On this post I would like to discuss the effect moisture has on the printed circuit board. What most people don’t realize is that printed circuit boards are hygroscopic. Boards shall absorb available moisture from the surrounding environment to the point of equilibrium. The various FR-4 laminate data sheets list a Moisture Absorption value. The values are calculated in accordance with the IPC-TM-650 specification.

The specification basically tests a solid rectangular piece of FR-4 free of copper, no holes and the edges sanded smooth. First the sample is preconditioned, aka dry baked. Immediately after dry baking, the sample is weighed. This is the dry weight. The sample is then submerged for 24 hours in Distilled Water. The sample is removed, towel dried and then weighed. This is the wet weight. The wet and dry weights are then plugged into a formula listed in the specification to produce the Moisture Absorption value.
Read the rest of this entry »

What damage does the assembly process do to a pcb? (part 3)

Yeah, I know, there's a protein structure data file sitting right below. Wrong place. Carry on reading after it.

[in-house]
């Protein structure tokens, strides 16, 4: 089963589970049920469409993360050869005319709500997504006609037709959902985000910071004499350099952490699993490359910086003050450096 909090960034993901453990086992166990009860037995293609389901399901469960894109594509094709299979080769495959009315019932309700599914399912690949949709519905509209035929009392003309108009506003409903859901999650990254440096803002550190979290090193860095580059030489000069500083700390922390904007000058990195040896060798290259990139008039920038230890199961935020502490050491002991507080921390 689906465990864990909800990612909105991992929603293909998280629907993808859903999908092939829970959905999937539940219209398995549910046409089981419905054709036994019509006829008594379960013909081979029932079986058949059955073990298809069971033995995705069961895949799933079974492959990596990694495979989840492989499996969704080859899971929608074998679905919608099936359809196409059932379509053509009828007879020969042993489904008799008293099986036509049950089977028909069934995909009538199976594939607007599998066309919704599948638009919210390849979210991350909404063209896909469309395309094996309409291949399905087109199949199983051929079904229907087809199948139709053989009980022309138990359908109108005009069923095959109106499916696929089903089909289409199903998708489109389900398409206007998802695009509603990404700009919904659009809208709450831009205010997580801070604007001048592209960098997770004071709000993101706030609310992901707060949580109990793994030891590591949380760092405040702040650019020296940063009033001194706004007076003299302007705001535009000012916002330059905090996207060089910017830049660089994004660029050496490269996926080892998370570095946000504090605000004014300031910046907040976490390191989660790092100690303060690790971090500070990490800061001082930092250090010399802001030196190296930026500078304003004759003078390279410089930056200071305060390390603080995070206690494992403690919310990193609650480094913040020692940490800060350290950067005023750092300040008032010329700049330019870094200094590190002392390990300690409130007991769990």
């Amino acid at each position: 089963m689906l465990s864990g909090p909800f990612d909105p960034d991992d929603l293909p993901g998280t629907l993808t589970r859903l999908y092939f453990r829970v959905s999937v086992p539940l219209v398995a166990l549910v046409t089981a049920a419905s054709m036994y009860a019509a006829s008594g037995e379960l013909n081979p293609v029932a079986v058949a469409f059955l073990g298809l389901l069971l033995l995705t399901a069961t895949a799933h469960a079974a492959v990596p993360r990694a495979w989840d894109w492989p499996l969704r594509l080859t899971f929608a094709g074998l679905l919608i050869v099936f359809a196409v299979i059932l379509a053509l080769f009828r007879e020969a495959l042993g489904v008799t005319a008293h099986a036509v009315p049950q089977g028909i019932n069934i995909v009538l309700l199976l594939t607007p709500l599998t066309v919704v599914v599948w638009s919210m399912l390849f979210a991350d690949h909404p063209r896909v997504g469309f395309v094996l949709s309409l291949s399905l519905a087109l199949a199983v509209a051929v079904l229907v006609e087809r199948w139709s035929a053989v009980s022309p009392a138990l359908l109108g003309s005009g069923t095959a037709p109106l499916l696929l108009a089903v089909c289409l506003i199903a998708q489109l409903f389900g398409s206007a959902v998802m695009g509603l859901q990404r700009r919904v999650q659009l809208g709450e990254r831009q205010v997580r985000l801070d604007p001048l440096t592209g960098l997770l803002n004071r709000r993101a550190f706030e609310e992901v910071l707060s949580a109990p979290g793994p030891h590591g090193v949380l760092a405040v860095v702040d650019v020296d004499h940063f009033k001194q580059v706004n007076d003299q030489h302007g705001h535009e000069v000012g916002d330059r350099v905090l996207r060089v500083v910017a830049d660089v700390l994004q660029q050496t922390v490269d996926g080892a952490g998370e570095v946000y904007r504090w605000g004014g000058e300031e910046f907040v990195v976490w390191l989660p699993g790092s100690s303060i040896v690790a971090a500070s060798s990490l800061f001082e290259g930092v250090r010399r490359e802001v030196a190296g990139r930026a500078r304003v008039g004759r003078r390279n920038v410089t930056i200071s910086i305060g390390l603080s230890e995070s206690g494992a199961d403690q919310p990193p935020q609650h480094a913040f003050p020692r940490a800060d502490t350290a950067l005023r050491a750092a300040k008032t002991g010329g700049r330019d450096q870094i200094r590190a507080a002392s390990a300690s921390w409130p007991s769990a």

August 21st, 2011

In part 2 of this post I explained how the T260 and T288 material data sheet values could be used as an indicator of how durable a laminate system (FR-4) shall be when exposed to heat. The higher the temperature applied the less time it takes to delaminate the FR-4. Traditional dicey cured epoxy systems do not stand up to lead-free assembly temperatures as well as one would think. The newer phenolic cured epoxy systems are much better suited and able to withstand the higher temperatures applied with lead-free assembly techniques.


Not exactly. Read the rest of this entry »

What damage does the assembly process do to a pcb? (part 2)

August 19th, 2011

In part 1 of this blog post I commented upon the affect the assembly process has upon a printed circuit board. The assembly temperatures applied do in fact burn away the epoxy of the FR-4 composite material. The higher the temperature the faster the rate of burn. I touched upon the relation ship between the glass transition temperature (Tg), decomposition temperature (Td) and the Maximum continuous Operating Temperature (MOT). There is another gauge that can be used to help a designer or contract assembler understand this point and that is the Time to delamination test. These are referred to as either the T260 or T288 tests.

What is the T260/T288 Time to Delamination? This is a test defined by Read the rest of this entry »

What damage does the assembly process do to a pcb? (part 1)

August 17th, 2011

A colleague contacted me the other day with a topic that would make an excellent post on this blog.